Support Archana for therapy of drug-susceptible disease
Archana, a 10-year-old child was admitted at St John Hospital Bangalore with a complicated TB infection along with non-TB mycobacterial infection.
Two years ago, Archana’s parents noticed that she is losing weight and becoming weak. What was supposed to be a simple check-up at a local clinic led to the discovery that there was something seriously wrong with their daughter’s health. The doctors had said she needed urgent and frequent care, and since then these parents have been running from doctor to doctor, hospital to hospital, trying to get their daughter the best care they could afford. But their worst nightmare came true when the child is diagnosed with TB infection with a non-TB mycobacterial infection. She needs to undergo regular therapy of drug-susceptible disease, Macrolide drugs such as azithromycin and clarithromycin. These cost around INR. 1,50,000 as per the estimate from St. John Hospital, Bangalore.
Archana also has an underlying congenital heart disease. She lost her father a few years ago and recently lost her sibling also due to TB. She is now a single parent-child, and as there is no breadwinner for the family, the grandfather is taking care of family. Her present admission is expected to be prolonged and the family has severe financial constraints. According to our assessment, this patient family belongs to low socioeconomic status and they can’t bear the expenses of the treatment.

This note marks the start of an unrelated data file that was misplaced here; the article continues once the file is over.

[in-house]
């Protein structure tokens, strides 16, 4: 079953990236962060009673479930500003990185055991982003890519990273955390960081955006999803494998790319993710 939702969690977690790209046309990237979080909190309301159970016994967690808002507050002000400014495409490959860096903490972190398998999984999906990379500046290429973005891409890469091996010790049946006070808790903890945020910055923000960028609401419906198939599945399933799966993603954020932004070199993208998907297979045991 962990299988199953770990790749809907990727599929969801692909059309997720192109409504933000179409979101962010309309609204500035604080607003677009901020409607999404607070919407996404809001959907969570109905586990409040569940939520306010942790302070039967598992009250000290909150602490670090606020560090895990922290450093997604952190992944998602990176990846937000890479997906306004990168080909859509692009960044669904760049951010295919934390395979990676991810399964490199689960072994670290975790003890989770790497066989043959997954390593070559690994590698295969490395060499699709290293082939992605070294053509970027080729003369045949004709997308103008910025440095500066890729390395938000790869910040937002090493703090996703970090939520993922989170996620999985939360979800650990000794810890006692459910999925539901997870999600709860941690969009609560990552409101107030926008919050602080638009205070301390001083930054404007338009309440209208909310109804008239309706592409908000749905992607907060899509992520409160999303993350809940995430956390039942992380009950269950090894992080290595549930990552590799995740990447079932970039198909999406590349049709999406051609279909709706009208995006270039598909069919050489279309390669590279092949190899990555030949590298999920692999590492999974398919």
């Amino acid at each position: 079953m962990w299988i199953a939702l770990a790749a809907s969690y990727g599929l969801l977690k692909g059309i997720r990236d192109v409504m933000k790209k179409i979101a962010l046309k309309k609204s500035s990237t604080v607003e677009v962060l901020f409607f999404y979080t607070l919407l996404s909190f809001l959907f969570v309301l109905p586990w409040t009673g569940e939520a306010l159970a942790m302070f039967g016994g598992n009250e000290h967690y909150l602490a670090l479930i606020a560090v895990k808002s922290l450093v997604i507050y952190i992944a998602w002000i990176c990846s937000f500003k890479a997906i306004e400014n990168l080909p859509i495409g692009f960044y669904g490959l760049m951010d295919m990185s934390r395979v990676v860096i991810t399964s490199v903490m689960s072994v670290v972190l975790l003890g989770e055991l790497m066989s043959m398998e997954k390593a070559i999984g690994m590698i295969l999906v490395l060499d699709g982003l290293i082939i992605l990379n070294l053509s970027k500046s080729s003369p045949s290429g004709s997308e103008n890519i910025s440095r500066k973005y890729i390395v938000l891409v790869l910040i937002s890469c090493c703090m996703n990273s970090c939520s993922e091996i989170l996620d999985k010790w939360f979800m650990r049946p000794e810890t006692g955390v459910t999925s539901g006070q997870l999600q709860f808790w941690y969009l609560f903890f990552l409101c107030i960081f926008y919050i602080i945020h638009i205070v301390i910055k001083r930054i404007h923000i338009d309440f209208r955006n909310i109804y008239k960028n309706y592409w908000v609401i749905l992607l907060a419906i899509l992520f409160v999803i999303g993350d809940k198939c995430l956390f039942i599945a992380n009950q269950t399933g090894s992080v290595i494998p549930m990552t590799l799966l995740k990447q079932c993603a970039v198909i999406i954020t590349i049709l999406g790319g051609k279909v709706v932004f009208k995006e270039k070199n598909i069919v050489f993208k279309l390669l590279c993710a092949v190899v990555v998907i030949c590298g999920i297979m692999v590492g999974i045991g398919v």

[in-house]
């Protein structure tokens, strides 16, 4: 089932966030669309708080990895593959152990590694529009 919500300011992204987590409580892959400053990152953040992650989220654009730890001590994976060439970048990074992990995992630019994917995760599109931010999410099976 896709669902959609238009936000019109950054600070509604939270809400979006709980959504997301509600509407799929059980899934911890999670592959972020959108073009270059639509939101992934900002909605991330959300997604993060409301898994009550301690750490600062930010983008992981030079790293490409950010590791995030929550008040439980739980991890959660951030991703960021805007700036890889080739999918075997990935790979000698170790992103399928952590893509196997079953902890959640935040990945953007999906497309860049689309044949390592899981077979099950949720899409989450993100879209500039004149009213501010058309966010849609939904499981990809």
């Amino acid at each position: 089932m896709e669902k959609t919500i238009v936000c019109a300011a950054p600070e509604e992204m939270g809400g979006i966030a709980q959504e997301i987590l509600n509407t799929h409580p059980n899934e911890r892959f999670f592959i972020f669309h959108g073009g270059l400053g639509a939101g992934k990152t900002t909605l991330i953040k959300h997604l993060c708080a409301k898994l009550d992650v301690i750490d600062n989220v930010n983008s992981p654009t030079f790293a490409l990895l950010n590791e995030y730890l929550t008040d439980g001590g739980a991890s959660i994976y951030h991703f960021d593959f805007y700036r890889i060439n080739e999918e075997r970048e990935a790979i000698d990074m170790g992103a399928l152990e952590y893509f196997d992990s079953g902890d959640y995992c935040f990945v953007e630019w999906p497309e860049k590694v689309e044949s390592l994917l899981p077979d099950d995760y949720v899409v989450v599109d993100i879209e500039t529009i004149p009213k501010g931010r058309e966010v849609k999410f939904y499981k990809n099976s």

How Right To Live is Helping:
As per our background verification, Archana’s family cannot afford the cost of her treatment. We at Right To Live are trying to do our bit by raising funds for her treatment. We request you to come forward and support Archana for her treatment to help her get back to normal life.
Remember that 100% of your donation goes for Archana’s treatment. Since the administrative costs are covered by trustees, we do not use any part of your donation for anything else other than the patient’s treatment. The payment is only released to hospitals and not placed in the patient's hands, and complete transparency is maintained.